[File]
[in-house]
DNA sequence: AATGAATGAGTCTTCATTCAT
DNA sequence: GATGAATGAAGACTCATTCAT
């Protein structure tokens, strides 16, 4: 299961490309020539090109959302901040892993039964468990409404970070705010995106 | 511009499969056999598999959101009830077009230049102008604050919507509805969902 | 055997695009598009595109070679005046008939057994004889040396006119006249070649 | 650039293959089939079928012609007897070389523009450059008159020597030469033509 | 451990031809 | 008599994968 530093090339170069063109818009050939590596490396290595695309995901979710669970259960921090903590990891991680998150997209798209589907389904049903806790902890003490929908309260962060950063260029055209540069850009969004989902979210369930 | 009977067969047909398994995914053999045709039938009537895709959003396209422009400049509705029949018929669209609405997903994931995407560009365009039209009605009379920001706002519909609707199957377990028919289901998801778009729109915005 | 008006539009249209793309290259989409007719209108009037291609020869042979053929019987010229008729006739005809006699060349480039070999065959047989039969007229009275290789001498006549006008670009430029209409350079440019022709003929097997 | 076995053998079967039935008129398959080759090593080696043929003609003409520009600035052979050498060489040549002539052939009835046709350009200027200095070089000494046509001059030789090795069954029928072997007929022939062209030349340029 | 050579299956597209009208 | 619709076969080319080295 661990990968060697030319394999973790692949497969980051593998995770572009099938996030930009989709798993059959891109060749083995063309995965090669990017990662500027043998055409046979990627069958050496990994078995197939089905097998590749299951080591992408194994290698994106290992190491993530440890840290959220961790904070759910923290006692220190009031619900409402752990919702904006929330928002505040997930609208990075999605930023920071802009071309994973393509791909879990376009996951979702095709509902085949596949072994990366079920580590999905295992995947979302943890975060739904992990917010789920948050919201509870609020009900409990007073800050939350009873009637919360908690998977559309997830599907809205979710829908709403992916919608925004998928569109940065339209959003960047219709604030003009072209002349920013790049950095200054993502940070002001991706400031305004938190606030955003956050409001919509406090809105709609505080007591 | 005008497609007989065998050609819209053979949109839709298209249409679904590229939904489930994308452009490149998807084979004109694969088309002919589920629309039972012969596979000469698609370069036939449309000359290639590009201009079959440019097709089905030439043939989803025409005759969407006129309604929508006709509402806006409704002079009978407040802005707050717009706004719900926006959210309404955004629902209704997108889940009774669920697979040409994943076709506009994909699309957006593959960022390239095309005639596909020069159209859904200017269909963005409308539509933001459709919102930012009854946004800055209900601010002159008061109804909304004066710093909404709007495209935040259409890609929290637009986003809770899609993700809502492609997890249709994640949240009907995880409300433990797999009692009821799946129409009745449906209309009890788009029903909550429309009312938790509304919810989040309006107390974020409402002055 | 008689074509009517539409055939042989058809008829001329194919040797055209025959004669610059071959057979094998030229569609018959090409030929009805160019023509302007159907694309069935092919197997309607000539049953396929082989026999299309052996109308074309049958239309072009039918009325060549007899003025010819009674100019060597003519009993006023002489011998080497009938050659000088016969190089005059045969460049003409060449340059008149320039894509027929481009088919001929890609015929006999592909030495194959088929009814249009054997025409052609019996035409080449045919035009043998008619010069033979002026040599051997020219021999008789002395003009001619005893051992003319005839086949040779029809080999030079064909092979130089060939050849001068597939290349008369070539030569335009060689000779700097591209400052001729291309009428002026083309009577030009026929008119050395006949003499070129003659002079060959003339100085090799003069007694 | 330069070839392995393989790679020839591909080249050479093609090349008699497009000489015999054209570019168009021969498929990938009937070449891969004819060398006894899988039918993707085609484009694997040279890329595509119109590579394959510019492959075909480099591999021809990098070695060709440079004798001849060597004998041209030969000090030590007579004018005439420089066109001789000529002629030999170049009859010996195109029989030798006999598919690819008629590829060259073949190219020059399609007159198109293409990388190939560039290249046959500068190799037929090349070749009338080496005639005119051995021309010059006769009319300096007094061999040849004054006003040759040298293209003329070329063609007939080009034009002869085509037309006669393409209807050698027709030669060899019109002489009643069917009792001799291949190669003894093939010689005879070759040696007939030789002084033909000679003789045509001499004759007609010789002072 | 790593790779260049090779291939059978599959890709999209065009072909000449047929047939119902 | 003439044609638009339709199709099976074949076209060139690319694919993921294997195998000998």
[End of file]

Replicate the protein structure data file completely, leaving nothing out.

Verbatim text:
[in-house]
DNA sequence: AATGAATGAGTCTTCATTCAT
DNA sequence: GATGAATGAAGACTCATTCAT
């Protein structure tokens, strides 16, 4: 299961490309020539090109959302901040892993039964468990409404970070705010995106 | 511009499969056999598999959101009830077009230049102008604050919507509805969902 | 055997695009598009595109070679005046008939057994004889040396006119006249070649 | 650039293959089939079928012609007897070389523009450059008159020597030469033509 | 451990031809 | 008599994968 530093090339170069063109818009050939590596490396290595695309995901979710669970259960921090903590990891991680998150997209798209589907389904049903806790902890003490929908309260962060950063260029055209540069850009969004989902979210369930 | 009977067969047909398994995914053999045709039938009537895709959003396209422009400049509705029949018929669209609405997903994931995407560009365009039209009605009379920001706002519909609707199957377990028919289901998801778009729109915005 | 008006539009249209793309290259989409007719209108009037291609020869042979053929019987010229008729006739005809006699060349480039070999065959047989039969007229009275290789001498006549006008670009430029209409350079440019022709003929097997 | 076995053998079967039935008129398959080759090593080696043929003609003409520009600035052979050498060489040549002539052939009835046709350009200027200095070089000494046509001059030789090795069954029928072997007929022939062209030349340029 | 050579299956597209009208 | 619709076969080319080295 661990990968060697030319394999973790692949497969980051593998995770572009099938996030930009989709798993059959891109060749083995063309995965090669990017990662500027043998055409046979990627069958050496990994078995197939089905097998590749299951080591992408194994290698994106290992190491993530440890840290959220961790904070759910923290006692220190009031619900409402752990919702904006929330928002505040997930609208990075999605930023920071802009071309994973393509791909879990376009996951979702095709509902085949596949072994990366079920580590999905295992995947979302943890975060739904992990917010789920948050919201509870609020009900409990007073800050939350009873009637919360908690998977559309997830599907809205979710829908709403992916919608925004998928569109940065339209959003960047219709604030003009072209002349920013790049950095200054993502940070002001991706400031305004938190606030955003956050409001919509406090809105709609505080007591 | 005008497609007989065998050609819209053979949109839709298209249409679904590229939904489930994308452009490149998807084979004109694969088309002919589920629309039972012969596979000469698609370069036939449309000359290639590009201009079959440019097709089905030439043939989803025409005759969407006129309604929508006709509402806006409704002079009978407040802005707050717009706004719900926006959210309404955004629902209704997108889940009774669920697979040409994943076709506009994909699309957006593959960022390239095309005639596909020069159209859904200017269909963005409308539509933001459709919102930012009854946004800055209900601010002159008061109804909304004066710093909404709007495209935040259409890609929290637009986003809770899609993700809502492609997890249709994640949240009907995880409300433990797999009692009821799946129409009745449906209309009890788009029903909550429309009312938790509304919810989040309006107390974020409402002055 | 008689074509009517539409055939042989058809008829001329194919040797055209025959004669610059071959057979094998030229569609018959090409030929009805160019023509302007159907694309069935092919197997309607000539049953396929082989026999299309052996109308074309049958239309072009039918009325060549007899003025010819009674100019060597003519009993006023002489011998080497009938050659000088016969190089005059045969460049003409060449340059008149320039894509027929481009088919001929890609015929006999592909030495194959088929009814249009054997025409052609019996035409080449045919035009043998008619010069033979002026040599051997020219021999008789002395003009001619005893051992003319005839086949040779029809080999030079064909092979130089060939050849001068597939290349008369070539030569335009060689000779700097591209400052001729291309009428002026083309009577030009026929008119050395006949003499070129003659002079060959003339100085090799003069007694 | 330069070839392995393989790679020839591909080249050479093609090349008699497009000489015999054209570019168009021969498929990938009937070449891969004819060398006894899988039918993707085609484009694997040279890329595509119109590579394959510019492959075909480099591999021809990098070695060709440079004798001849060597004998041209030969000090030590007579004018005439420089066109001789000529002629030999170049009859010996195109029989030798006999598919690819008629590829060259073949190219020059399609007159198109293409990388190939560039290249046959500068190799037929090349070749009338080496005639005119051995021309010059006769009319300096007094061999040849004054006003040759040298293209003329070329063609007939080009034009002869085509037309006669393409209807050698027709030669060899019109002489009643069917009792001799291949190669003894093939010689005879070759040696007939030789002084033909000679003789045509001499004759007609010789002072 | 790593790779260049090779291939059978599959890709999209065009072909000449047929047939119902 | 003439044609638009339709199709099976074949076209060139690319694919993921294997195998000998």